Common Causes of Pedestrian Accidents

Common Causes of Pedestrian Accidents in Honolulu, Hawaii

Residents and visitors alike enjoy walking in Honolulu, savoring the tropical climate and the beautiful scenery. But unfortunately, pedestrian accidents are common in the Aloha State. More people died in pedestrian accidents than in vehicle crashes in a recent year.

With no cushion to protect their bodies from direct contact with a vehicle, pavement, or other objects, it’s no surprise that injuries from pedestrian accidents are often severe. The good news is that Hawaii law allows victims to seek financial compensation if they are hurt due to a driver’s recklessness.

The idea of filing a claim for compensation may feel overwhelming if you’re trying to recover from serious injuries. Don’t stress — you’re not alone, and you don’t have to do it by yourself. A Honolulu pedestrian accident lawyer from Recovery Law Center can help.

When you work with our law firm, you’ll get a team committed to listening carefully to your concerns, understanding your needs and goals, and working together to build a legal strategy to pursue maximum compensation on your behalf.

There’s a time limit to file injury claims in Hawaii, so it’s wise to act fast. Call or contact us today to learn what Recovery Law Center can do for you. The first consultation is free.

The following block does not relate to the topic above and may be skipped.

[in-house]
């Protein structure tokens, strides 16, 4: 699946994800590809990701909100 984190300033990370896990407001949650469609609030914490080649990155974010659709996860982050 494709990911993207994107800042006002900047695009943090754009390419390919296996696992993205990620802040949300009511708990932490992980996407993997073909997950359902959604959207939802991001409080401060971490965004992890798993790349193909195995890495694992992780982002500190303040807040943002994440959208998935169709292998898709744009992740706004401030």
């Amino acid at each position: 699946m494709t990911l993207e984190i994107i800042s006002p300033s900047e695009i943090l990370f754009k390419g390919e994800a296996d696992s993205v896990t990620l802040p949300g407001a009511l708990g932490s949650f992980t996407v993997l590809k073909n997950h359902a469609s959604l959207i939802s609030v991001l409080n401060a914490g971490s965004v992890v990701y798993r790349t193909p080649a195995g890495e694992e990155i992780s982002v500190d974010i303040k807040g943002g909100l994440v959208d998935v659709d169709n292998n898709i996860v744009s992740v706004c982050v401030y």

Leading Causes of Pedestrian Accidents

Working with a lawyer who understands the common causes of pedestrian accidents is important. An attorney can use this knowledge as a starting point when investigating your case to determine what happened and who should be held liable.

The top causes of pedestrian accidents in Honolulu include:

Distracted Driving

Anything that takes a driver’s focus off the road counts as distracted driving. According to the Centers for Disease Control and Prevention (CDC), approximately eight people are killed every day due to distracted driving in the United States.

There are several different types of activities that can divert an individual’s attention from driving, including: